Just Say Now
The crack epidemic was but one facet of the burgeoning drug problem brought about by prohibition that became ever more apparent in the United States throughout the 1980s, where he Reagan administration declared War on Drugs in 1982. Eric Schlosser has described in an award-winning article, More Reefer Madness, how this 'war' was initiated as an assault on marijuana and entailed bringing in swingeing prison sentences and giving the enforcement agencies wide-ranging powers, including the authority to confiscate the property of people who were suspected (never mind convicted) of growing or dealing cannabis. These measures effectively removed any element of altruism from the distribution of soft drugs in America, where amateurs got out of the game in the 80s.

From the professional criminals' point of view, the War on Drugs made moving cannabis too risky for too little return. However much you compact it and vacuum pack it, pot is bulky and it's smelly and, if you get caught with it in America, you stand to get much the same treatment from the law as you would for carrying cocaine. So you might as well deal in cocaine, which is infinitely more profitable. Or, even better, crack, which is practically odourless and couldn't be more compact. Consequently, pot became scarce on the streets of the inner cities, where increasingly violent crack dealing became endemic

Faced with escalating drug use, Nancy Reagan urged all right thinking young Americans to 'Just Say No' when offered drugs and many corporations started to subject their employees to random drug tests. This repressive atmosphere did not stifle the vast pot smoking subculture in the United States, however, but galvanised it into action. Those old hippy favourites, The Grateful Dead, continued to tour constantly and their concerts became gathering points for a new breed of environmentally-conscious and morally righteous cannabis activist who believe not only in the individuals' right to smoke marijuana, but that the cannabis plant can actually save the planet.

High Times, the American pot smokers' journal since 1974, had always given coverage to the non-intoxicating properties of the cannabis plant (its first issue contained an article entitled 'Hemp Paper Reconsidered') but had lost its focus by the early 80s. In 1985, Jack Herer first published his seminal work, The Emperor Wears No Clothes, in which the espoused the proud history of cannabis hemp, told the shameful tale of prohibition, and postulated a plausible conspiracy theory to explain it all. The book quickly became an underground classic and alerted the editors of High Times to the burgeoning hemp movement.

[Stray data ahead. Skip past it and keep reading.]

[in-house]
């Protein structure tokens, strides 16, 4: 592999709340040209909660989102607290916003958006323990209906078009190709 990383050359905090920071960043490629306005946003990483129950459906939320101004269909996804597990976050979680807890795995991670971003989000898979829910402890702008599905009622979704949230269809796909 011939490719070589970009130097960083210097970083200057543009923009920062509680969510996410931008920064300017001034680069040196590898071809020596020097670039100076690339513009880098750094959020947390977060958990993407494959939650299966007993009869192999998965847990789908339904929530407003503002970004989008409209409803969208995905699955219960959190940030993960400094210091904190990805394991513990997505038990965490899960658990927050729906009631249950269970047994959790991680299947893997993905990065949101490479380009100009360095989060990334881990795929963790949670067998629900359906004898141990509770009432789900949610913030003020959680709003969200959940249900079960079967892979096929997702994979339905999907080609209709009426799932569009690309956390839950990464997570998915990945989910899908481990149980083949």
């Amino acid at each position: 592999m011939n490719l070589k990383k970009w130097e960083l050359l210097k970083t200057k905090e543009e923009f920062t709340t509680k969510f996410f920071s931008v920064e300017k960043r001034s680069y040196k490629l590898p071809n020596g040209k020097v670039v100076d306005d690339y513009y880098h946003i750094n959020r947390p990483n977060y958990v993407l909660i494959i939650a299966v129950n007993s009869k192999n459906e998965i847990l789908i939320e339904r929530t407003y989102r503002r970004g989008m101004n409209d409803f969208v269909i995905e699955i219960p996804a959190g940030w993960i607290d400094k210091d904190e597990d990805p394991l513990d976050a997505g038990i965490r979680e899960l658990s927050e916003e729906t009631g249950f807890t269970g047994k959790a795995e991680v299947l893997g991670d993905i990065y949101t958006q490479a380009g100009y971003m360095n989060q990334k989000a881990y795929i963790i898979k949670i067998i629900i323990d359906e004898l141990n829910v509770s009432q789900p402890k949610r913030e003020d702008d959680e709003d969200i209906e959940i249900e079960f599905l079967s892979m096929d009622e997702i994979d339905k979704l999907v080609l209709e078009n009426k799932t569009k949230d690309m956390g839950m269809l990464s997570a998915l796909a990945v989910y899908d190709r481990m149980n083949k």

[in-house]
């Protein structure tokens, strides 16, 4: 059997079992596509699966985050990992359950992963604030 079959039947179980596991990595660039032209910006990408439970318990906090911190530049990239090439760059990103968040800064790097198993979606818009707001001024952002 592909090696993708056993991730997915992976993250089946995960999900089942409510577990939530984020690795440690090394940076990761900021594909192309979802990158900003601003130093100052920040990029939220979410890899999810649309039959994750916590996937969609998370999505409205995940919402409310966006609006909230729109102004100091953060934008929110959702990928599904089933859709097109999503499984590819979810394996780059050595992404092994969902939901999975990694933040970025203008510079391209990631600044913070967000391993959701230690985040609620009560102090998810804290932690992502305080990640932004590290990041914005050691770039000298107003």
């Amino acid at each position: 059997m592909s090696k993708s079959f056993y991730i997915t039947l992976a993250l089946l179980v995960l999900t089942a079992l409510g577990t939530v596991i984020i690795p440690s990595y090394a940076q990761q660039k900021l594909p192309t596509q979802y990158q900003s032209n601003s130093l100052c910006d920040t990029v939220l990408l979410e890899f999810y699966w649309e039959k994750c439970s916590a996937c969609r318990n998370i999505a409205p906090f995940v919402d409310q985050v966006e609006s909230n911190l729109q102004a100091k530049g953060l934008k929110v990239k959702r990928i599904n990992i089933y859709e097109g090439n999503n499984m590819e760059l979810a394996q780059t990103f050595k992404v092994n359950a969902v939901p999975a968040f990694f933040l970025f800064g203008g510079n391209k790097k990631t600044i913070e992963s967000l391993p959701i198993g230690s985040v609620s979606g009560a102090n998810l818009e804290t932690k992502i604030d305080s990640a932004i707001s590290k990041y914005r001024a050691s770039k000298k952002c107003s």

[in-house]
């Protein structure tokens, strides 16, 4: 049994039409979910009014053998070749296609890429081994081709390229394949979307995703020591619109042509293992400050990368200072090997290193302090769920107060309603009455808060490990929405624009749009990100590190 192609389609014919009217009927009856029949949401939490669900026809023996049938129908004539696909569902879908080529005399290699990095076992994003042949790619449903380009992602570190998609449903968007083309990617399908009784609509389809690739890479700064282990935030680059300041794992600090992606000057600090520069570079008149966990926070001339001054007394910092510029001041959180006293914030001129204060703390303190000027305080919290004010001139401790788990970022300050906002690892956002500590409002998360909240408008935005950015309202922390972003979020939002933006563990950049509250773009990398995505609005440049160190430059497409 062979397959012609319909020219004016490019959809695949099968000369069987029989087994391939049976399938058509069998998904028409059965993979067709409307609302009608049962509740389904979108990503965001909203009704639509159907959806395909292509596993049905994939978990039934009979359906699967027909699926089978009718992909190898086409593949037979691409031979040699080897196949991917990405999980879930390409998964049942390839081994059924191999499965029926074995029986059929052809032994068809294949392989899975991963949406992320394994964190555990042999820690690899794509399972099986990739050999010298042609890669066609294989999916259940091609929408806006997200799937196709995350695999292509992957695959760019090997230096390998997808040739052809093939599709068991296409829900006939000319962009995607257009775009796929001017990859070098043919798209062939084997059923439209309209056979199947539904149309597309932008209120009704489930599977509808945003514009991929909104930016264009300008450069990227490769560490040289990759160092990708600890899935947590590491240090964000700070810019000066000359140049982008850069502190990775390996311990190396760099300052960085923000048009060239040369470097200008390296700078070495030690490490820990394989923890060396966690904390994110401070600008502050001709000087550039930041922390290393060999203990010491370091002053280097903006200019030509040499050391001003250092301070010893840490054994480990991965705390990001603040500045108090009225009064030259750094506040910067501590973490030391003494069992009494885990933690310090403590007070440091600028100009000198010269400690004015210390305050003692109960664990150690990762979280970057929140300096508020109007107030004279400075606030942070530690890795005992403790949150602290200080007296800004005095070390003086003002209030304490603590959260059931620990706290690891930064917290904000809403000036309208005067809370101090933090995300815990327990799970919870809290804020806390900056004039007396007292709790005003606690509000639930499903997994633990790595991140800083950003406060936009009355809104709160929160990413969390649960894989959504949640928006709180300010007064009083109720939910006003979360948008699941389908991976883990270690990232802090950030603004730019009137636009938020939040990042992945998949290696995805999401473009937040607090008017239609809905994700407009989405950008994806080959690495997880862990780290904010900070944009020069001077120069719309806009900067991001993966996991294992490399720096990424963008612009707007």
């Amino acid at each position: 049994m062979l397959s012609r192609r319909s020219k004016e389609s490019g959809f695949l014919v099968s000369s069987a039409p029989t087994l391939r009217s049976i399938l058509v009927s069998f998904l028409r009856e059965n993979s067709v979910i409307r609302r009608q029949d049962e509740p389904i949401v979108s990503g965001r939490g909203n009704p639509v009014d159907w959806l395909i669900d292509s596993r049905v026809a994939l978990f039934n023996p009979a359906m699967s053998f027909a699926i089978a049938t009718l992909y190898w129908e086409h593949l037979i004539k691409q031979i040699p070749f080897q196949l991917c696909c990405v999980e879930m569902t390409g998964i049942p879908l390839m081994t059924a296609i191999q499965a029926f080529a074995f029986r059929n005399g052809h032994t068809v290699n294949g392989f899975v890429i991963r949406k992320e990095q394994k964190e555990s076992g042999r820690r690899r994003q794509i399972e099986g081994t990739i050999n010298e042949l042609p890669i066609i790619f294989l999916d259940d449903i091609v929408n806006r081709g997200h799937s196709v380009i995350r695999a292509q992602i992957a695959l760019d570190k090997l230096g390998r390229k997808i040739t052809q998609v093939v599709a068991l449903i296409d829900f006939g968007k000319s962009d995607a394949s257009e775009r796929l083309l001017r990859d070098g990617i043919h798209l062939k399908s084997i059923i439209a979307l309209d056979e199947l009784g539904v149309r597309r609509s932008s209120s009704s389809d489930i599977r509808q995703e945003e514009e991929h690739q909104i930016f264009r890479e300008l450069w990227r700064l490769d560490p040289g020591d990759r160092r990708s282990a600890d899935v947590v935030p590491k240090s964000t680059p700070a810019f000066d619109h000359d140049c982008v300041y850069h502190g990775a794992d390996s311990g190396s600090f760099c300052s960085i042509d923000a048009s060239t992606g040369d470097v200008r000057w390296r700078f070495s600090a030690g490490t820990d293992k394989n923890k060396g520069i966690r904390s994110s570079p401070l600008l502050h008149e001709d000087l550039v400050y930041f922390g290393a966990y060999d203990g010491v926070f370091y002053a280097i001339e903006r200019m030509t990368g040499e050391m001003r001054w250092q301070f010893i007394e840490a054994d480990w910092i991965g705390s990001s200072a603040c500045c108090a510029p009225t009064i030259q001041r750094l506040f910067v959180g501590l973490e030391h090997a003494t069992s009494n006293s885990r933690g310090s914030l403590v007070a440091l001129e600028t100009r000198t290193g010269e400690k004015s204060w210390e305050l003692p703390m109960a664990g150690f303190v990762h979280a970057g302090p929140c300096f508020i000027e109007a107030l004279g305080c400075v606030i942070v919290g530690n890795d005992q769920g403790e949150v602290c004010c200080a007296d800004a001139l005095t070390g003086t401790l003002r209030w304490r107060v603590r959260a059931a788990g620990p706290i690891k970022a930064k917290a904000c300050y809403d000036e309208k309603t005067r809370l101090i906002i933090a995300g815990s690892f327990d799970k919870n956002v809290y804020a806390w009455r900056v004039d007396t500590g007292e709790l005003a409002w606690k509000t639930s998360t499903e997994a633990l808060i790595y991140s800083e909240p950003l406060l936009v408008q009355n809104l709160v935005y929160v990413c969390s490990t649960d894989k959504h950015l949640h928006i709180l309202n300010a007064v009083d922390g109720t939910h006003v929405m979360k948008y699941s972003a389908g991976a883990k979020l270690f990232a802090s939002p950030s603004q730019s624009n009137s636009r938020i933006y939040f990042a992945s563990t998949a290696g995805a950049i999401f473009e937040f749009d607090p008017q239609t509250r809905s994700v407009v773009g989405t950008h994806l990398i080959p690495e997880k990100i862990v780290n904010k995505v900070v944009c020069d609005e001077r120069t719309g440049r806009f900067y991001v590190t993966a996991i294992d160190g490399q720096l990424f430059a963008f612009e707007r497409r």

At the same time, advances in hydroponic gardening techniques provided a solution to the scarcity of pot on the streets, if not a way of avoiding the fallout from the War on Drugs. Since the late 60s, determined pot farmers had been experimenting with hybrid plants to increase their hardiness, yield and potency and, by the mid-1980s, premium prices were being demanded and happily paid for a superior variety of pot known generically (because of its pungency) as 'skunk'. Skunk is not smuggled across international borders, it's home-grown and, as High Times demonstrated, anyone with sufficient ingenuity and the right equipment could now grow their own and thereby secure a regular, good quality supply without having to consort with drug dealers.

Jello Biafra, the singer with West Coast punk band, The Dead Kennedys, spent the 1980s fighting censorship, pulling political pranks and increasingly performing solo as a stand-up speechifyer, sounding off on all sorts of issues. When he read The Emperor, Biafra was moved to tell the world about it and to write a speech he called Grow More Pot, in which he summarised its contents and proposed that the solution to America's drug problem was not to wage war on the American people, but to encourage them to grow more pot...

Biafra was credited as an "inspirator & conspirator" of Michael Franti's Disposable Heroes of Hiphoprisy, who re-wrote and updated the classic Dead Kennedys' song, California Über Alles to include a report from the frontline of the American War on Drugs:
Now its 1992
Knock knock at your front door, hey guess who?
Its the suede demin secret police
They've come to your house for your long haired niece.
Gonna take her off to a camp
'Cause she's been accused of growing hemp